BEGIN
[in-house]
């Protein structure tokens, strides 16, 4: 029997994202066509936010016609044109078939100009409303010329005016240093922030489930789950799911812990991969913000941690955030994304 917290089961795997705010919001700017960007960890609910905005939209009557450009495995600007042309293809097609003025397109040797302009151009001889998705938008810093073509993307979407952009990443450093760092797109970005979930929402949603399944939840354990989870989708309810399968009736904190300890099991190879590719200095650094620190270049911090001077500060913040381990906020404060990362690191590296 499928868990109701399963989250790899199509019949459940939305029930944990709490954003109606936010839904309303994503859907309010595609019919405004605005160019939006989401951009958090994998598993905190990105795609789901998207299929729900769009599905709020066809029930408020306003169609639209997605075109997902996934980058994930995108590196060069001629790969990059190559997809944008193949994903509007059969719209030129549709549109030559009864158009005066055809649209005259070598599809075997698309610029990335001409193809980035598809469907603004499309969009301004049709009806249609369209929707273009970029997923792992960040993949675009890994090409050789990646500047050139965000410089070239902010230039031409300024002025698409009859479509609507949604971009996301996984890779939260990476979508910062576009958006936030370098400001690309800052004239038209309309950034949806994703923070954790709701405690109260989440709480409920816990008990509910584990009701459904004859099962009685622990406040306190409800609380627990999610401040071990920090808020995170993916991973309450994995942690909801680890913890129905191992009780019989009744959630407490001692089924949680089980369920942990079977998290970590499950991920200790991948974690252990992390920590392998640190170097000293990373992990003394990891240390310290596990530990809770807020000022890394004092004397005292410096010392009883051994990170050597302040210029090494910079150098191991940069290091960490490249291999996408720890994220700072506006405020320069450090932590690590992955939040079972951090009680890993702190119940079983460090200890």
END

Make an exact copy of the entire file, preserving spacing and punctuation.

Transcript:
[in-house]
């Protein structure tokens, strides 16, 4: 029997994202066509936010016609044109078939100009409303010329005016240093922030489930789950799911812990991969913000941690955030994304 917290089961795997705010919001700017960007960890609910905005939209009557450009495995600007042309293809097609003025397109040797302009151009001889998705938008810093073509993307979407952009990443450093760092797109970005979930929402949603399944939840354990989870989708309810399968009736904190300890099991190879590719200095650094620190270049911090001077500060913040381990906020404060990362690191590296 499928868990109701399963989250790899199509019949459940939305029930944990709490954003109606936010839904309303994503859907309010595609019919405004605005160019939006989401951009958090994998598993905190990105795609789901998207299929729900769009599905709020066809029930408020306003169609639209997605075109997902996934980058994930995108590196060069001629790969990059190559997809944008193949994903509007059969719209030129549709549109030559009864158009005066055809649209005259070598599809075997698309610029990335001409193809980035598809469907603004499309969009301004049709009806249609369209929707273009970029997923792992960040993949675009890994090409050789990646500047050139965000410089070239902010230039031409300024002025698409009859479509609507949604971009996301996984890779939260990476979508910062576009958006936030370098400001690309800052004239038209309309950034949806994703923070954790709701405690109260989440709480409920816990008990509910584990009701459904004859099962009685622990406040306190409800609380627990999610401040071990920090808020995170993916991973309450994995942690909801680890913890129905191992009780019989009744959630407490001692089924949680089980369920942990079977998290970590499950991920200790991948974690252990992390920590392998640190170097000293990373992990003394990891240390310290596990530990809770807020000022890394004092004397005292410096010392009883051994990170050597302040210029090494910079150098191991940069290091960490490249291999996408720890994220700072506006405020320069450090932590690590992955939040079972951090009680890993702190119940079983460090200890």